While in Broome we had many happy hours together on the beachfront at Roebuck Bay Caravan Park. Could life get any better than this?

I was so lucky to be able to camp in the ‘tent’ area at the Caravan Park. The photos of happy hour show my view each day from my camp site and as a bonus I had red-winged parrots nesting in the hollow tree next to my van and one day a Tawny Frogmouth got disoriented and spent the day beside me too.

Mick and I left Broome on a Friday morning and after some shopping and washing our vans we headed to Barn Hill Station. It was only about 140kms away but after being stationary at Broome for so long that was far enough to drive in one hit.

Barn Hill Station

Everyone I have met talks about Barn Hill and I decided it was a ‘must do’. At $25 a night for an unpowered site it had to be something special, and it didn’t disappoint. The beaches were beautiful and the cliffs on the edge of the beach were quite spectacular.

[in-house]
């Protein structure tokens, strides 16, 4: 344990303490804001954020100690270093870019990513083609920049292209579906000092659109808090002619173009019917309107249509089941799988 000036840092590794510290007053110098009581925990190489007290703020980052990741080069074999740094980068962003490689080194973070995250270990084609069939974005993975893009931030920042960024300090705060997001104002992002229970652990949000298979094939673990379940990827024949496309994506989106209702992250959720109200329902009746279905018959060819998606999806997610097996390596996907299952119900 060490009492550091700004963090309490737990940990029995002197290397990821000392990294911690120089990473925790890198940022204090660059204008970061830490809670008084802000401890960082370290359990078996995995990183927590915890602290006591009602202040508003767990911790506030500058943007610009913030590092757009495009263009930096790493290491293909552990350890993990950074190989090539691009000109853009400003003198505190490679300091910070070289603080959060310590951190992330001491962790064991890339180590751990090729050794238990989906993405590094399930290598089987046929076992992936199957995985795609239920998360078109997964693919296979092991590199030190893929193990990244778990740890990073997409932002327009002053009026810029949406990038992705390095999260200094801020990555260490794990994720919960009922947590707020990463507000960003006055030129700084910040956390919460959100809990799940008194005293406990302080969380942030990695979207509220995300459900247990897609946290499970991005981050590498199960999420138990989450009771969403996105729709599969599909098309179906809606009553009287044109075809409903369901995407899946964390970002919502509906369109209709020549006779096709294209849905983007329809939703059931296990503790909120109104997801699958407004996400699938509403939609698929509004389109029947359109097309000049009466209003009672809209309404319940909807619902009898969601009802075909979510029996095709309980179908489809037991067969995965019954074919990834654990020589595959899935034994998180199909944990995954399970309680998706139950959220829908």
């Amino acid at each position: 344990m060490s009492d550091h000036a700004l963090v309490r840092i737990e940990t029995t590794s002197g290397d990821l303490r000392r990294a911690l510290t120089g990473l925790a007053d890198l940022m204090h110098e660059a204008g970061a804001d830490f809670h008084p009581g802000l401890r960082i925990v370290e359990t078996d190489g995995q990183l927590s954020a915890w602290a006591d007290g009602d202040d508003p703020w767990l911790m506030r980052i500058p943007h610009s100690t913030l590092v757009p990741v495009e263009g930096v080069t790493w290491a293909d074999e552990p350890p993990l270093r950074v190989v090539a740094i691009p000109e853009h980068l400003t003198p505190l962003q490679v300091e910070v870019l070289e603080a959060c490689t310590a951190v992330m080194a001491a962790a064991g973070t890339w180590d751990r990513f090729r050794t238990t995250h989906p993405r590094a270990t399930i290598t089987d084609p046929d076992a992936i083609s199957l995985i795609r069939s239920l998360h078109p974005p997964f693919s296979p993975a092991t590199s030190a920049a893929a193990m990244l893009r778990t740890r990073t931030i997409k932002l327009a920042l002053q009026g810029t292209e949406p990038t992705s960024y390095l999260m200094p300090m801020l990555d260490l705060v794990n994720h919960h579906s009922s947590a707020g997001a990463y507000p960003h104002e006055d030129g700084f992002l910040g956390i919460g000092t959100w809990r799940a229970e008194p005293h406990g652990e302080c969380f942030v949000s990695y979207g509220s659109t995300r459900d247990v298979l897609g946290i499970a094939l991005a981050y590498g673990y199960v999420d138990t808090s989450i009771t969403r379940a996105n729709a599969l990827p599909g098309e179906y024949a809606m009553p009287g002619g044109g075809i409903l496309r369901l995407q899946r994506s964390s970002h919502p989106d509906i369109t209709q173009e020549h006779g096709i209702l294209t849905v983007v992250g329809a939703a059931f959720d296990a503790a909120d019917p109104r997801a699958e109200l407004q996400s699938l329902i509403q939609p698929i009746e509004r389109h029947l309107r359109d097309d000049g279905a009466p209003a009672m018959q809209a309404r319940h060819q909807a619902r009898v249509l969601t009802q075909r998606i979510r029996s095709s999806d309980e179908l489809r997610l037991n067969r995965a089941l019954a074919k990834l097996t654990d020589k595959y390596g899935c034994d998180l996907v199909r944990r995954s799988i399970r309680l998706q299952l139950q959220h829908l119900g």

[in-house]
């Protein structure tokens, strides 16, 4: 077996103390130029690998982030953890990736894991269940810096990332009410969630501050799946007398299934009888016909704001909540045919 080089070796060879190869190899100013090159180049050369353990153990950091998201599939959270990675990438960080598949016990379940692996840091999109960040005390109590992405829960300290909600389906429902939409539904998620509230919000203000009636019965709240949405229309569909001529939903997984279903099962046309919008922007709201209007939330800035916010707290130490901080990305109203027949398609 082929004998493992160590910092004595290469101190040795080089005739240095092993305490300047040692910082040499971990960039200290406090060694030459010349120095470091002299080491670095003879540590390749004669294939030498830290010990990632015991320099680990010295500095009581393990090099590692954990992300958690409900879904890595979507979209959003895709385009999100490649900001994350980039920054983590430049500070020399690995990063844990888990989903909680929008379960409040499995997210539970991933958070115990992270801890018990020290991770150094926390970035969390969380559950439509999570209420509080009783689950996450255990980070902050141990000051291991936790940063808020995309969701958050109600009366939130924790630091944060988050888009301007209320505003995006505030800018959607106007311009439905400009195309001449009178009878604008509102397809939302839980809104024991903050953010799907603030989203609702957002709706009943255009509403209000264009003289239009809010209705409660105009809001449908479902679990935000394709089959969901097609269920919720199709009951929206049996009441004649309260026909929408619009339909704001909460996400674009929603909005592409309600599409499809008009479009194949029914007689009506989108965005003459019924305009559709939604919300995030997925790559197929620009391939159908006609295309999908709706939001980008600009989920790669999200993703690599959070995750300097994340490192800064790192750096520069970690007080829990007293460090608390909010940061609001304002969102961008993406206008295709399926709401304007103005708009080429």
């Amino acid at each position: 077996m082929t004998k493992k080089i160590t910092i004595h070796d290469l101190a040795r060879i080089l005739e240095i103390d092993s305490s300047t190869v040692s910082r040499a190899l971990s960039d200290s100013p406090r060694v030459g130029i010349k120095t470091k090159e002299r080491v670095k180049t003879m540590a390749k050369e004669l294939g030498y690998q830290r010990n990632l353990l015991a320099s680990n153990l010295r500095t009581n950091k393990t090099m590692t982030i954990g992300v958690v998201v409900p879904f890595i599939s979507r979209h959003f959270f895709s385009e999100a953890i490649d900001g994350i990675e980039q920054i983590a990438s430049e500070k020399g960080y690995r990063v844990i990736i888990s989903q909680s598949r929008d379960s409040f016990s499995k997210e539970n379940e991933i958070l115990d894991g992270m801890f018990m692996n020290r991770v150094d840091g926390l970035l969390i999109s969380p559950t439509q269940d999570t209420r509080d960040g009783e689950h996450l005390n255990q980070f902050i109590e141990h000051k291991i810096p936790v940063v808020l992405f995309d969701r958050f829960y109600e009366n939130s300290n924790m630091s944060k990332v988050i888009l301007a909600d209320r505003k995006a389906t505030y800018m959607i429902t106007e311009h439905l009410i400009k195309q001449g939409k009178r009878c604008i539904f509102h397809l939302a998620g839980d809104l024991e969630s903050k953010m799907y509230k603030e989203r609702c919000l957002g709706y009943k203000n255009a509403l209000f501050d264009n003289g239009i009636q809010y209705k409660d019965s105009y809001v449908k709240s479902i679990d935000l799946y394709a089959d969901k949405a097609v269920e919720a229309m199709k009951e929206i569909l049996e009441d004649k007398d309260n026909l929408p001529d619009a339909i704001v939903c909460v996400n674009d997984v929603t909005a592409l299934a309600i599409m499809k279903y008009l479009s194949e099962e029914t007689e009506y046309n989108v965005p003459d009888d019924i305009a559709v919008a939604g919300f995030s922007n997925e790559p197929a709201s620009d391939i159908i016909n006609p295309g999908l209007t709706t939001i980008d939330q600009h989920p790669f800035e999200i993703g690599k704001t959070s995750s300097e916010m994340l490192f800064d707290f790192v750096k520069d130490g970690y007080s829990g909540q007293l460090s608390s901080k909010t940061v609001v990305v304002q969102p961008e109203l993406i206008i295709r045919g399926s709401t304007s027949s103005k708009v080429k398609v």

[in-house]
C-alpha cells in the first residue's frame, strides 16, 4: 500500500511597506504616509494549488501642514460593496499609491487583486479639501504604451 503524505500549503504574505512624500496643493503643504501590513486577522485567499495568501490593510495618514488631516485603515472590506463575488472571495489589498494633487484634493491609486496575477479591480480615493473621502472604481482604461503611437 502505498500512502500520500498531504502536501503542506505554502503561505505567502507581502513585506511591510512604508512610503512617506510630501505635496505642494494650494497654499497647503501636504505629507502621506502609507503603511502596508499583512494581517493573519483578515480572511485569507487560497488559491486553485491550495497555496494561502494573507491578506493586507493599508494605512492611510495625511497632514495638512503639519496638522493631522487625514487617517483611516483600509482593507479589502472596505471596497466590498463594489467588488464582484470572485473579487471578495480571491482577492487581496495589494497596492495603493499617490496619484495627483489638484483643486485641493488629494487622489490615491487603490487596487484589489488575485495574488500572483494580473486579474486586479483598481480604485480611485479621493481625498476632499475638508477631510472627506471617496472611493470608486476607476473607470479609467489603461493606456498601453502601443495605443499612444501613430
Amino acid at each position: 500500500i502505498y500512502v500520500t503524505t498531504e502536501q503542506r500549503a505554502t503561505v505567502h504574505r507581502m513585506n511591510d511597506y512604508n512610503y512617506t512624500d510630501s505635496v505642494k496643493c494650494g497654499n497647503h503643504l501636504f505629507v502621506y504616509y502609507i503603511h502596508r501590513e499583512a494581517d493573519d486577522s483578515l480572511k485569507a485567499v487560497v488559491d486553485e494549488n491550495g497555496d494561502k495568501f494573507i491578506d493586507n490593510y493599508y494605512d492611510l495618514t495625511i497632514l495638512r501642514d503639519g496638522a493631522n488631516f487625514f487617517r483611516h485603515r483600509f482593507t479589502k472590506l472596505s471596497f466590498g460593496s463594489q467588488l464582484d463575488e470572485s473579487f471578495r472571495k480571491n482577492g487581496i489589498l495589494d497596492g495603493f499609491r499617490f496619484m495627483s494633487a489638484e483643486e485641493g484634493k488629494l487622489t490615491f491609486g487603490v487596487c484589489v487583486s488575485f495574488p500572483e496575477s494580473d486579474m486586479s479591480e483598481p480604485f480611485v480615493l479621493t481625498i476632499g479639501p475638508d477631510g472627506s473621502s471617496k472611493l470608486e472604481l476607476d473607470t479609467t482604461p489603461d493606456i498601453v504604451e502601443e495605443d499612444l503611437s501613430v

On one of the walks along the beach we came across this water python that had literally bitten off more than he could chew!

Water Python

Greedy Water Python at Barn Hill

We tried to pull the fish out of his mouth and only got the first few inches out so he was either very hungry or he’d estimated his prowess to be greater than it was in reality!

One of the other highlights was bumping into Joy and her partner Michael, heading north while we were heading south.

Sunday night at Barn Hill is a roast dinner where everyone takes their chairs and tables down to the lawn area and sets them up for a feast. We had a huge crowd on our table as you can see in the photo and Joy and Michael joined us, as well as Peter and Penny who were camped nearby. The more the merrier!